Throwback Thursday – What Did a Mid 1990s Textbook Say About Lean?


throwback pride diaperMy friend Ryan, who works at a hospital in Canada, sent me a few pictures of an Industrial Engineering textbook that he used almost 20 years ago.

He wrote:

“I was cleaning up my upstairs when I came across a textbook from 1996 from my Industrial Engineering undergrad studies.  On a hunch, I wanted to check their views on lean.  

Overall, they define some of the principles well.  What caught my eye was the third sentence:”

lean textbook

Hmmm… the first sentence about “repetitive producers” doesn't seem very accurate to me. Sure, Toyota builds approximately 1000 cars or trucks a day in a plant, but each one isn't the same. There are many lower volume / high mix manufacturers who use Lean methods. When you define Lean as a management system and a culture, it's widely applicable (including in healthcare, of course).

Sentence two — The mission is perfection. Sure… the 5th principle of Lean in the book Lean Thinking is the ongoing and never-ending pursuit of perfection. That's fine.

The third sentence… “reducing staff positions” — that's off to bad start. Do they mean reducing the number of employees or reducing the number of roles and job titles? That's not written clearly.

Yes, it's true that Lean organization usually needs fewer employees, but it's well known that using Lean to drive layoffs will really hurt morale and crushes any chance you have of people participating in meaningful continuous improvement. That's why many of the best Lean healthcare organizations have some form of “no layoffs due to Lean” commitment. See my blog posts about this, including this recent one about the CEO of Scripps Health.

It's possible to use attrition to reduce headcount levels over time, but that's an end result of process improvement, not the primary goal.

The rest of that third sentence isn't quite right in terms of Lean being about everybody doing everything. Sure, a Lean auto plant has less division of labor amongst skilled trades roles. Production workers would be allowed to do some light maintenance work that might have traditionally been done by a higher-paid skilled tradesperson. But, I wouldn't extend this definition of Lean to a hospital. I don't think nurses should be pulling double duty as housekeepers, for a number of reasons (but some hospitals are doing this).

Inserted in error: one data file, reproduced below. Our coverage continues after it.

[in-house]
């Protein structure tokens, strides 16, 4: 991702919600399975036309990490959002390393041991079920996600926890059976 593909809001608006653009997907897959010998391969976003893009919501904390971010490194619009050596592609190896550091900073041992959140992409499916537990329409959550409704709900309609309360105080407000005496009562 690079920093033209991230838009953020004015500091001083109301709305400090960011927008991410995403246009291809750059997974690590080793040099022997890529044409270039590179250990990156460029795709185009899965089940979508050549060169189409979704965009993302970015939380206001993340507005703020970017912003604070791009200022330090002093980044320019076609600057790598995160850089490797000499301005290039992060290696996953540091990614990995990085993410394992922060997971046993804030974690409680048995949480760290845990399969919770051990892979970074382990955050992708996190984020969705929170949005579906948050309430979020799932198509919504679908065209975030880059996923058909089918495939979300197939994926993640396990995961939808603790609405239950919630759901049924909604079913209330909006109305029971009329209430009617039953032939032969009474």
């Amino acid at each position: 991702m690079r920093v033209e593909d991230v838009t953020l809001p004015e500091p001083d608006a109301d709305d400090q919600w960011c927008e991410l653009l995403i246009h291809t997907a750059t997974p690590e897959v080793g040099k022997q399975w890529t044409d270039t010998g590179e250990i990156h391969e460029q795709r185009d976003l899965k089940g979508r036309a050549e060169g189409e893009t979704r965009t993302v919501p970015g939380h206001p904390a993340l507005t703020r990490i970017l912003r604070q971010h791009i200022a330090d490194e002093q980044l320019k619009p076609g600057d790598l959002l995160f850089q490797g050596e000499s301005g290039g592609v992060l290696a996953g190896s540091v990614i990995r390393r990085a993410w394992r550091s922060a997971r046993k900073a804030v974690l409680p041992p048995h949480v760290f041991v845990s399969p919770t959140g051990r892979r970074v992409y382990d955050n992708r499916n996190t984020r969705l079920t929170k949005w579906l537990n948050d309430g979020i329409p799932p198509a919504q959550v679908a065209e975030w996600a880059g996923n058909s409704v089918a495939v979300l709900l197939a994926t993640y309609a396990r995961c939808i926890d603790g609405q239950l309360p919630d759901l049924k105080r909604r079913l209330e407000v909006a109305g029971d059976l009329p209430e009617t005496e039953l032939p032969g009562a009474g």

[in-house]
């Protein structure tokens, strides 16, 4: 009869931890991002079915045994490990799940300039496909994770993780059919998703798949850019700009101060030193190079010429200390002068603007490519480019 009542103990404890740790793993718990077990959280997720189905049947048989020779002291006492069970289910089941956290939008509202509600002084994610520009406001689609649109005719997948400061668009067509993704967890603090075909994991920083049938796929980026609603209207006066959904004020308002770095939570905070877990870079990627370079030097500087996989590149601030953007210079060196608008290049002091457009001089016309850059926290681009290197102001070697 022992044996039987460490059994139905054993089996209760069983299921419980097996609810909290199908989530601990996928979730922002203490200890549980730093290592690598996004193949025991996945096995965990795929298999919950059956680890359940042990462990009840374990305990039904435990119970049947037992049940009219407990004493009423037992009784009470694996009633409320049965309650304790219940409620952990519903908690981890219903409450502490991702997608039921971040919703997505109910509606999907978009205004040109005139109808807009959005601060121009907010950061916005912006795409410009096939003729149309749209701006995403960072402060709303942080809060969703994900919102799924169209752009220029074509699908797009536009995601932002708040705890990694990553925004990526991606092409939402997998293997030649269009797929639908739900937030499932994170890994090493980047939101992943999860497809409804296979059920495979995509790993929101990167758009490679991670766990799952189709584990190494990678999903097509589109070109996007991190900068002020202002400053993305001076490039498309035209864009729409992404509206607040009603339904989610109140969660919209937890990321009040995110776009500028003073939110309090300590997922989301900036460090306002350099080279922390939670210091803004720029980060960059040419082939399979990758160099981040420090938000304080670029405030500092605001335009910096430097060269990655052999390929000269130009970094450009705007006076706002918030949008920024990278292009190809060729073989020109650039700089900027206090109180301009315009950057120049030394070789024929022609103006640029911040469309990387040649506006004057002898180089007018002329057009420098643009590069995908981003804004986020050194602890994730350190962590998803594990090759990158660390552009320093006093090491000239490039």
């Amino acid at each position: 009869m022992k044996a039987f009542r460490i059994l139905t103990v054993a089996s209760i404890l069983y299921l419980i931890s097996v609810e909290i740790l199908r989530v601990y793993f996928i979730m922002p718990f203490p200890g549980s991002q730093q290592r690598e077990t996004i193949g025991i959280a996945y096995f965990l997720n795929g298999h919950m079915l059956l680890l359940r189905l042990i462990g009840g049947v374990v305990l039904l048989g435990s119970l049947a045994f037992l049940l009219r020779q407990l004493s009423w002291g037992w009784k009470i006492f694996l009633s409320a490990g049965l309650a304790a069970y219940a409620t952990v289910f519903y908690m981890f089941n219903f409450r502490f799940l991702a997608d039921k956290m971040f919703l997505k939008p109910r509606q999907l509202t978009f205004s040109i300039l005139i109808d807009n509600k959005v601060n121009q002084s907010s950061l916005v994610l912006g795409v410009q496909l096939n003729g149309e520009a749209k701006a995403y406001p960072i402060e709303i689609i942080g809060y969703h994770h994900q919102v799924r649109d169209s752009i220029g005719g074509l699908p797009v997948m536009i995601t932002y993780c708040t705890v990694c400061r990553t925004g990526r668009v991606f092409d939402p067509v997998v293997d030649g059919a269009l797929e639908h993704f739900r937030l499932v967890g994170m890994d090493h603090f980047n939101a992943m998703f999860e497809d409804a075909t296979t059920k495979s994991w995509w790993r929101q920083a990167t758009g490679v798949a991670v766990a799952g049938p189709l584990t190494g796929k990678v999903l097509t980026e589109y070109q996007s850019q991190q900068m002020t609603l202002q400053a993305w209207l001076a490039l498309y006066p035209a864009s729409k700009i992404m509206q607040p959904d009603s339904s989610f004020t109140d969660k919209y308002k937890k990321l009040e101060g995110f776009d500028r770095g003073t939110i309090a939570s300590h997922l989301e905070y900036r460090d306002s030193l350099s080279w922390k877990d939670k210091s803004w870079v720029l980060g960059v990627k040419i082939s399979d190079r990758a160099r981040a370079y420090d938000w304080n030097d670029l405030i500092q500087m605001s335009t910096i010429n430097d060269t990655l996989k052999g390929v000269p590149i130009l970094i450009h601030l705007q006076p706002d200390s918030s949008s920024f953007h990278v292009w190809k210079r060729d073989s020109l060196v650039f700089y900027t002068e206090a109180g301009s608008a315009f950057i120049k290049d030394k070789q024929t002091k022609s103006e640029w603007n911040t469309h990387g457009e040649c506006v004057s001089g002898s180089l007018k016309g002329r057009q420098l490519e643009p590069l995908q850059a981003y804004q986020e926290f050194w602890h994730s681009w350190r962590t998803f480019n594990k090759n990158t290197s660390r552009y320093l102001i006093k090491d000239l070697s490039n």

For one, nurses are paid more than housekeepers. It makes sense to let nurses focus on patient care and nursing duties – for financial reasons and reasons of professional pride and a sense of accomplishment. It's easier to hire and train more housekeeping staff. Saving a bit of money by having fewer housekeepers might mean higher costs in other areas. If nurses don't have enough time for patient care, we might see a higher number of patient falls and pressure ulcers.

From the rest of that textbook definition, it's true that Lean “calls for continuous improvement, creativity, and teamwork” and that we get “the full commitment and application of everyone's capabilities.” Sure, there might be a moment when a nurse could help a housekeeper (in the name of teamwork) but I think nurses shouldn't have to do that all the time — so that we can fully utilize their nursing capabilities. If nurses are having to help housekeeping too often, maybe the hospital needs more housekeepers?

In their glossary, the first definition is totally worthless (what does “world class” mean?) but the second definition isn't bad:

IMG_3413 copy

Be Careful About Reducing Inventory